Four myths that hold women back from successfully managing their finances
Melanie McDonald is the Vice-President and Regional Director of Trust and Estate Services at BMO Trust Company in Western Canada. As an expert on estate planning, she assists clients with some of the most challenging issues that they and their family will face in their lifetime. She’s also accustomed to handling her own personal and family finances — and believes women should be encouraged more to get involved. As she points out, you don’t need to be a financial expert to feel confident about managing your money.
By Melanie McDonald
More than once, my husband and I have been in meetings with financial advisors who have focused their attention on my husband, and when there are decisions to be made, they ask him to respond, until I say, “Based on my background I take the lead in our family on investment issues, so how you work with us to make investment decisions needs to change.”
It isn’t a surprising situation. The assumption that one person in a couple, often the man, is the one who makes the financial decisions is common — not just in the industry, but outside of it as well, and men are not the only ones to subscribe to this idea. It sometimes comes along with the stereotype that women can’t handle the risk or complexity involved with making financial decisions. I shouldn’t have to explain that this is absolutely untrue — every woman is capable.
And every woman should be capable. Investor Economics projects that the share of wealth controlled by women will grow to $2.7 Trillion by 2024. Whether they are self-made — building wealth from their own businesses and careers — or have inherited wealth, women are an economic force.
So what is holding women back from confidently taking charge of their finances? In my work with hundreds of clients, I’ve identified four myths around women and money that need to be dispelled.
Myth #1: You need to know everything about investing to get started.
Often people think they need all of the answers before meeting with a financial advisor. But that is exactly what Advisors are there for — to provide not only the options, but information to make an informed decision. Depending on your role models or life experience, you may not currently have the skills to deal with financial issues, but a great advisor will help to educate you and guide you through the experience. Have the confidence to ask questions and learn.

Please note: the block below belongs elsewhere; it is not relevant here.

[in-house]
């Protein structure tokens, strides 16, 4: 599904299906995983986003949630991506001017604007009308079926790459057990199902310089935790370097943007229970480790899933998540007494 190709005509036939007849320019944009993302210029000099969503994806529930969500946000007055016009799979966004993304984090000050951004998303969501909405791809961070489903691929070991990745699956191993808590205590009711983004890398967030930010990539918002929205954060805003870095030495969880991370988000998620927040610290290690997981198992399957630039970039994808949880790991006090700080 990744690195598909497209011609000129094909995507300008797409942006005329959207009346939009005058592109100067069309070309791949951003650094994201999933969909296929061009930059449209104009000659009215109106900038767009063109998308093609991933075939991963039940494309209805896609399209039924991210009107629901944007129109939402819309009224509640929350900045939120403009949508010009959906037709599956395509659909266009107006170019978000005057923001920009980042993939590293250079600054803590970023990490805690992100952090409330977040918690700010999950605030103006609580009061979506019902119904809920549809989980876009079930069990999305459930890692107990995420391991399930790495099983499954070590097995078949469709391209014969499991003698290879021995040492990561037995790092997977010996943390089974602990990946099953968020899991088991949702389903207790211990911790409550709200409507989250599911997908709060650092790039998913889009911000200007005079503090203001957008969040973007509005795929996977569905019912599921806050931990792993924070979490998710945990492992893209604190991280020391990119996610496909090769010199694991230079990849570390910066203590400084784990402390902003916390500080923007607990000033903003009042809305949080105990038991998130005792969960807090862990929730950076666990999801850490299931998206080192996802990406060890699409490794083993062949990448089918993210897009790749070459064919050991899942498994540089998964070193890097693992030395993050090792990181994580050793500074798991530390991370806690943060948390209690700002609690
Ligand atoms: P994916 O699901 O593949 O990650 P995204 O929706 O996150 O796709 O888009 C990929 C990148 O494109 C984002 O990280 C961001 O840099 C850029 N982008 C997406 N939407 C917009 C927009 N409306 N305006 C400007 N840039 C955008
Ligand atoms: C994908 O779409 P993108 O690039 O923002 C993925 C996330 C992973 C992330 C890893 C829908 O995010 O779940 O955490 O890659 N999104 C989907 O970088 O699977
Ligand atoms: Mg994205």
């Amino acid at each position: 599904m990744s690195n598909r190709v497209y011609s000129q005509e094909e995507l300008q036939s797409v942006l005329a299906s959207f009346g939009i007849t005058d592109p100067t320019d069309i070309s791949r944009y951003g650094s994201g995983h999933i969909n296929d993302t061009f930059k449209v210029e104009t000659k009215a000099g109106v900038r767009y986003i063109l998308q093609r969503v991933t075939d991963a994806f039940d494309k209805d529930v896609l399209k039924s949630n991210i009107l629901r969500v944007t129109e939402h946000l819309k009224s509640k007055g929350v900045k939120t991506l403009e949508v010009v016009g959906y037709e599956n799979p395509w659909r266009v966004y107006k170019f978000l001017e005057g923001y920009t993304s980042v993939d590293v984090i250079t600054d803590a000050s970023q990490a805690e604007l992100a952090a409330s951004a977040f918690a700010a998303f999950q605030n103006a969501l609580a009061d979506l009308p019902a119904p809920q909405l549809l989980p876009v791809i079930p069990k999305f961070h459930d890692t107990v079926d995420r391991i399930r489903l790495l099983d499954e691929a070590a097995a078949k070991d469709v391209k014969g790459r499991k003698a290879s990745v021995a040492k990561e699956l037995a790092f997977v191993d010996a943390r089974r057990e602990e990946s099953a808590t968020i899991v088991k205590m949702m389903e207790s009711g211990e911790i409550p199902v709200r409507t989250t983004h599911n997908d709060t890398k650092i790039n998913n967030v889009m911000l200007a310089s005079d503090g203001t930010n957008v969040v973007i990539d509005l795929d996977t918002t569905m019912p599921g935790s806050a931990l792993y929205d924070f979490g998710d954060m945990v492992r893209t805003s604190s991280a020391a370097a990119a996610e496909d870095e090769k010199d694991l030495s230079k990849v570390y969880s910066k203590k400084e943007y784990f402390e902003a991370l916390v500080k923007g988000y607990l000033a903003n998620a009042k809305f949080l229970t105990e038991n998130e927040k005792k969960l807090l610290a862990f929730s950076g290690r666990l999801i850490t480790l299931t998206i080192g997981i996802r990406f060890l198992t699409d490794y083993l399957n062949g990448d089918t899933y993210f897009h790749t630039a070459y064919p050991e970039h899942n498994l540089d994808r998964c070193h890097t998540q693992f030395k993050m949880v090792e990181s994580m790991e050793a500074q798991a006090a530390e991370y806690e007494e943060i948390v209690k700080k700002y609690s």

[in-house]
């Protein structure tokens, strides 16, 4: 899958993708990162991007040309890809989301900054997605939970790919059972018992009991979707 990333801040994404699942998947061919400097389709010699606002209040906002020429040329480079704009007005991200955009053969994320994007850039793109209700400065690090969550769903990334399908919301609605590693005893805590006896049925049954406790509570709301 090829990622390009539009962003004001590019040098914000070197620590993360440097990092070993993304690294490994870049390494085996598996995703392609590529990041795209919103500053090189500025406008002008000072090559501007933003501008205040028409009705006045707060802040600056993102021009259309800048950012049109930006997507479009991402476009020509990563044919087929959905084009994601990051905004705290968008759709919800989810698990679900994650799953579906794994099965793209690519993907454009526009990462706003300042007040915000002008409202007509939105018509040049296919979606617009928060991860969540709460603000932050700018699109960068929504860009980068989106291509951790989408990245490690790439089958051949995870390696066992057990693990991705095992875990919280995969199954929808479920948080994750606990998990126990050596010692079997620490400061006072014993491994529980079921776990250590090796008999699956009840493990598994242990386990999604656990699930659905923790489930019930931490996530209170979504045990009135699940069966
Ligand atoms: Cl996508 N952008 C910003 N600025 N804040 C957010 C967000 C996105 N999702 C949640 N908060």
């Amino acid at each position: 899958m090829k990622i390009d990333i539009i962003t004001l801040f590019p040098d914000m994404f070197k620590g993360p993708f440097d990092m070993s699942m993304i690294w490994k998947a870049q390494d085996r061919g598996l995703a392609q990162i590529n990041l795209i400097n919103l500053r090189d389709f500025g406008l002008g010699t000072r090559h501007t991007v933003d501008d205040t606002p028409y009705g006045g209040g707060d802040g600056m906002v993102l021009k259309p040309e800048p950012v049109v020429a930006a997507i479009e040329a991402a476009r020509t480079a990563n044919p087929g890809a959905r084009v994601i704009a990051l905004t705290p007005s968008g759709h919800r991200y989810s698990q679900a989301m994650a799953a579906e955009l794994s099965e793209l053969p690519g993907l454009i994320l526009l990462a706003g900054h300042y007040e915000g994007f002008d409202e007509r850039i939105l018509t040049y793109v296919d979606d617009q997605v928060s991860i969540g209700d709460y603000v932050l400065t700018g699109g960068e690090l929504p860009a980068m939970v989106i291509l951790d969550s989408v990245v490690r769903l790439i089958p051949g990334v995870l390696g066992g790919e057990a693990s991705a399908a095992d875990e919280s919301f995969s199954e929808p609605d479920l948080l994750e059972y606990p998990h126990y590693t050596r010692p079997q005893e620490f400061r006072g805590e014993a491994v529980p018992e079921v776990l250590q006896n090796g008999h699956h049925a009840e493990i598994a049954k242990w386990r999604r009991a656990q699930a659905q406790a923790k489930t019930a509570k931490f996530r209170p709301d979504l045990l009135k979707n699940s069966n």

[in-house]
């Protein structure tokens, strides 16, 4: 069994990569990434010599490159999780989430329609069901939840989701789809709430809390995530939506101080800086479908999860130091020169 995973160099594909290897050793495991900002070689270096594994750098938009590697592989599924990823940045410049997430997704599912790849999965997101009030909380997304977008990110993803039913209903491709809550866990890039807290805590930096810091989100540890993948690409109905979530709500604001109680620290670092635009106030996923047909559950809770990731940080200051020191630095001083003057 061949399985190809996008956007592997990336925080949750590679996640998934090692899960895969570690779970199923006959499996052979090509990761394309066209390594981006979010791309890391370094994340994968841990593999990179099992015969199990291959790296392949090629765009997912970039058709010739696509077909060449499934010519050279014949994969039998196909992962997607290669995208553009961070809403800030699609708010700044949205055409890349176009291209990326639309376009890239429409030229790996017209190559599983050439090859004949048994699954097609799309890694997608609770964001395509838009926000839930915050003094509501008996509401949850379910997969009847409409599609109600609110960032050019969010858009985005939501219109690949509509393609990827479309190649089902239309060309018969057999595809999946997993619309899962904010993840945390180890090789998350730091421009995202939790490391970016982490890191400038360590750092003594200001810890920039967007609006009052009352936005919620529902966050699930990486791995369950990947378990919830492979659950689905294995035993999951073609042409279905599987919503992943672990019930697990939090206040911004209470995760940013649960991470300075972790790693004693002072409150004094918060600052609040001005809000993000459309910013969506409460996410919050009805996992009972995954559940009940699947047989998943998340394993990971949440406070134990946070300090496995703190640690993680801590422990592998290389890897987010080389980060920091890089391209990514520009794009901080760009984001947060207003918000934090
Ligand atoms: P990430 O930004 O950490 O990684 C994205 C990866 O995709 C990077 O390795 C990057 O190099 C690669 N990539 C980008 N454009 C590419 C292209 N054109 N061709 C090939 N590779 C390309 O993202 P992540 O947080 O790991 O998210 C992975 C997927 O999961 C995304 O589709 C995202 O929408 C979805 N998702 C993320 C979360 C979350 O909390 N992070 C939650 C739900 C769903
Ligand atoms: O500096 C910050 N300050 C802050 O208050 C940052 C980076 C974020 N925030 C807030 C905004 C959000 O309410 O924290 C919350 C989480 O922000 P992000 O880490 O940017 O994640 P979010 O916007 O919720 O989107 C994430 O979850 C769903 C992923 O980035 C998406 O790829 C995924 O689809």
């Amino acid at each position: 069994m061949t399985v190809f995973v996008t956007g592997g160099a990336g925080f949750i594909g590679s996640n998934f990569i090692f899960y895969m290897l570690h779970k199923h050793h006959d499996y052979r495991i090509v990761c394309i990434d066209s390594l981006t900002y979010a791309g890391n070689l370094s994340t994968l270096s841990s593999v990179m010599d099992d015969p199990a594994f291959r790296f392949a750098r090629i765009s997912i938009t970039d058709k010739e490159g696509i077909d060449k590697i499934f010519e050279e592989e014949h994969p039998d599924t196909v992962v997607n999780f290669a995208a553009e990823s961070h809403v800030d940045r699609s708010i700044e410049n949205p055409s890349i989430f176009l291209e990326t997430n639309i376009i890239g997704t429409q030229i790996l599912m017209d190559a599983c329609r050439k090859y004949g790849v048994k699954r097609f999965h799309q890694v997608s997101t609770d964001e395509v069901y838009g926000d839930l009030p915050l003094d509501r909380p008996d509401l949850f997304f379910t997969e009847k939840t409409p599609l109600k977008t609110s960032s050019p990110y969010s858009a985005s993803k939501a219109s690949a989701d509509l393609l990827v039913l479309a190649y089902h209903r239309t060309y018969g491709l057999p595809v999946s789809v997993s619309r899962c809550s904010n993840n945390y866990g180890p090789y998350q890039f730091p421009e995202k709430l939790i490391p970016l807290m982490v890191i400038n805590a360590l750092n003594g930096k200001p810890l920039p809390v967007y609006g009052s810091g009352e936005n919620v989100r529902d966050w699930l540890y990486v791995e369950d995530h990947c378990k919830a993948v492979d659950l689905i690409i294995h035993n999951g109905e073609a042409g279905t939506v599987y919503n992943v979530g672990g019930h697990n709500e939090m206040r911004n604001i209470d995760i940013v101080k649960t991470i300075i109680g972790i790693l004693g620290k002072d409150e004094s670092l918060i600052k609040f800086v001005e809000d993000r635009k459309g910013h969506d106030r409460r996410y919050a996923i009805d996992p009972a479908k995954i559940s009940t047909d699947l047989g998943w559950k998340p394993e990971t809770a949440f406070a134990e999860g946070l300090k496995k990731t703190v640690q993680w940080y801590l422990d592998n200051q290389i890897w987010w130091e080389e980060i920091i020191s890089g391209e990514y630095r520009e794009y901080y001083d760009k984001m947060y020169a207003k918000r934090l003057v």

Myth #2: Once you’ve started investing, you need keep up to date on everything to make informed decisions.
Fully understanding the wide world of investing is a daunting task — and a task that you can leave to professionals. When your advisor listens to your priorities and presents you with options, you can focus your personal research and learning. You’ll be informed enough to make key decisions, without being overwhelmed. A helpful tip for identifying these priorities on your own is to think about your finances not in isolation, but tied to your day-to-day life and major milestones. Ask yourself, “What’s most important to focus on this year?” That’s where you can focus your learning.
There are numerous books and online resources for further educating yourself on specific topics. BMO also offers workshops across Canada for women clients, including seminars for entrepreneurs, becoming more confident in financial life and investing, and dealing with major life events such as divorce or losing a partner.
Myth #3: You’re stuck with the advisor you have.
Seeing your financial advisor shouldn’t feel like going to the dentist. Even beyond this extreme, you shouldn’t settle for someone who isn’t connecting with you, or giving you the advice and support you need. Some advisors tend to focus on their expertise, or what they want to accomplish in a meeting based on what they think the client wants. A great advisor listens and learns, ultimately focusing on the immediate and long-term needs and priorities of their clients. They also understand that the risks of investing can be stressful, and will not only help to make decisions, but will also work with their clients to implement them, make sure they feel right, and make changes if necessary.
If you’ve invested a lot of time and effort with your current advisor you might be reluctant to start the search again, but the relationship is simply too important not to get it right. Your advisor helps you with the foundations of your life, and you could be working with them for years or decades. Make a change if you need to. Or, as I have done, have a frank discussion with your advisor about what you need to have happen to improve the situation.
Myth #4: You can wait as long as you want to get started.
Thanks to the compounding effect of money, the sooner you budget for investing, the greater the returns — and the peace of mind. Even if your partner is currently handling the finances, there’s likely going to be a point in your life that you are going to be in charge. It’s always better to get comfortable and learn while there’s stability in your life, rather than when there is a significant life change that forces control upon you.
Any myths that are out there should not be barriers stopping from getting your financial and estate planning started or getting more involved in the decision making. It is empowering to take steps to feel more control of your financial wellbeing and your plans for the future. There are many great advisors who are passionate about ensuring that their clients are on the path to success — I encourage you to take one step forward today to get closer to having your financial goals achieved.